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Medical weed: What images do you see?

Unless Arkansas somehow becomes competitive in the presidential race, which it probably won’t, the state’s airwaves won’t be crammed with political advertising by Hillary Clinton and Donald Trump. Pity our unfortunate fellow Americans in Ohio, Pennsylvania and Florida for that one. In Arkansas, the only race between candidates that might be mildly interesting is the one for U.S. Senate between Sen. John Boozman and Conner Eldridge.

Heroes ensnared in bureaucracy

Recently, the local CBS television affiliate, KTHV, broadcast a report about Joe George, a Pearl Harbor survivor and hero of the ill-fated USS Arizona. Through George’s efforts, the lives of six other sailors were saved, but there was a catch. Because a superior officer had ordered George to stop, the hero sailor was never officially recognized by the Navy for his act of bravery.

Traveling Cruz’s higher low road

Political conventions are supposed to be the place where differences are set aside and the party faithful fall in line behind whoever has the proverbial nod. As the Republican party brought its party to a close last week there were still many of the faithful who hadn’t quite taken the medicine. Then there was Sen. Ted Cruz.

Sitting Bull still instructs us

As many inspirational leaders often have, the leader of the Hunkpapa Lakota tribe and (eventually) the entire Sioux Nation, Sitting Bull, gave his life in furtherance of human rights for his people. Sitting Bull earned his name because of his reputation as a courageous warrior — who, like a bison bull, would dig in and fight rather than flee.

Here’s some good news: schools connected

Ready for some good news? Do you remember a few years ago when Arkansas’ public schools had inadequate internet connections, and there was a big controversy, and it seemed like this was going to be another one of those huge political fights requiring a lot of taxpayer dollars?

Legislators codify diligent discrimination

Almost every day the theocratic dullards holding the wheel of Arkansas state government prove they are out of step with both mainstream America and modern Christian values. Even so, Gov. Asa Hutchinson’s minion continually embarrass and retard the Natural State’s place in our great nation.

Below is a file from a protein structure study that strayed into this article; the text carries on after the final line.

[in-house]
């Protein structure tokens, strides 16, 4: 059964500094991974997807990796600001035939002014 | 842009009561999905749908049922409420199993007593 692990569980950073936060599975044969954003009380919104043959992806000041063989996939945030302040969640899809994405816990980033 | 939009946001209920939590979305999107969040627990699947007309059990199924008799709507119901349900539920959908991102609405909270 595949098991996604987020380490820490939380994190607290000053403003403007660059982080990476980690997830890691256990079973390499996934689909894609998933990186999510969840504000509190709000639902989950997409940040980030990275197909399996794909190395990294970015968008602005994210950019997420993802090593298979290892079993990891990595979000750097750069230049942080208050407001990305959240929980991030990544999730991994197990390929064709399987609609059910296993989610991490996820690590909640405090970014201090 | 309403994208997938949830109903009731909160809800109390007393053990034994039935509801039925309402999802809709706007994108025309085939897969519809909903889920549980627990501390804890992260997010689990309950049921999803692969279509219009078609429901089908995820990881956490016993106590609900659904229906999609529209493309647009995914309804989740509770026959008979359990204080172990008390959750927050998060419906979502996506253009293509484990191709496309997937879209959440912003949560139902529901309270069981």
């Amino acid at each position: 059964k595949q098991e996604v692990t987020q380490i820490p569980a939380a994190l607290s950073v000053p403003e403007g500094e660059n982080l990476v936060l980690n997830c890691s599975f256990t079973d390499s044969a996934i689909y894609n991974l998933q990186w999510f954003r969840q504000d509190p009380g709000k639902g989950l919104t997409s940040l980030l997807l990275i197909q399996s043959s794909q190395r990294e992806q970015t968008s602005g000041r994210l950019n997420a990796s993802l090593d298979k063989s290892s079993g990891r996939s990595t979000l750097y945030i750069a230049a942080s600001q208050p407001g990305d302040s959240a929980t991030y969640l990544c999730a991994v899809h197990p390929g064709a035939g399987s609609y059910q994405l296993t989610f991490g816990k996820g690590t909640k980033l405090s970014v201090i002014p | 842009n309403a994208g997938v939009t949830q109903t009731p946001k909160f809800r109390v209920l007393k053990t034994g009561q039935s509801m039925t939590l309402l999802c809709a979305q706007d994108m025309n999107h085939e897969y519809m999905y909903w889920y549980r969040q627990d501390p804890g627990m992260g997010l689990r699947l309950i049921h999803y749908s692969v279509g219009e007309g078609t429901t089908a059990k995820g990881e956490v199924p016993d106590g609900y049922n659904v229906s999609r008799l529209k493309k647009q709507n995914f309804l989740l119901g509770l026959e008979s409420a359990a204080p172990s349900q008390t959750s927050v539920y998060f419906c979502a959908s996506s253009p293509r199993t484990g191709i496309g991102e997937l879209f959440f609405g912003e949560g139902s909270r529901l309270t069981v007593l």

Spend less to tax less

Lt. Governor Tim Griffin is pushing an idea: Cut spending first and then cut taxes. It’s so crazy it just might work, which is why he wants to try it in Arkansas and why, hopefully, someone will try it in Washington, D.C.

Spend less to tax less

Lt. Governor Tim Griffin is pushing an idea: Cut spending first and then cut taxes. It’s so crazy it just might work, which is why he wants to try it in Arkansas and why, hopefully, someone will try it in Washington, D.C.

Legislators codify diligent discrimination

Almost every day the theocratic dullards holding the wheel of Arkansas state government prove they are out of step with both mainstream America and modern Christian values. Even so, Gov. Asa Hutchinson’s minion continually embarrass and retard the Natural State’s place in our great nation.

Black Demands and White Fears

The June 10, 1966, cover of Life magazine is a gauge of how much America has changed — and how much it hasn’t. It featured a photo of Elizabeth Taylor from her movie “Who’s Afraid of Virginia Woolf?” — which it described as a “shocker” that “shatters the rules of censorship.” Today the film wouldn’t shock a fifth-grader.

Jane

GAINESVILLE, Ga. — She could not abide being referred to as a “mother-in-law.” Perhaps she’d heard too many jokes by too many now long-dead comedians, of the genre that appeared regularly on the Ed Sullivan Show. Naturally I honored her wishes: she would be introduced as “Amy’s mother.” Her two daughters-in-law would follow the same linguistic protocol, so she was “Mike’s mother” and “Chris’s mom.”

New leadership faces old challenges

Baseball legend Yogi Berra once quipped, “When you come to a fork in the road, take it.” With the welcomed arrival of newly appointed Pine Bluff School District Superintendent C. Michael Robinson, we can’t help but feel like we’ve been here before.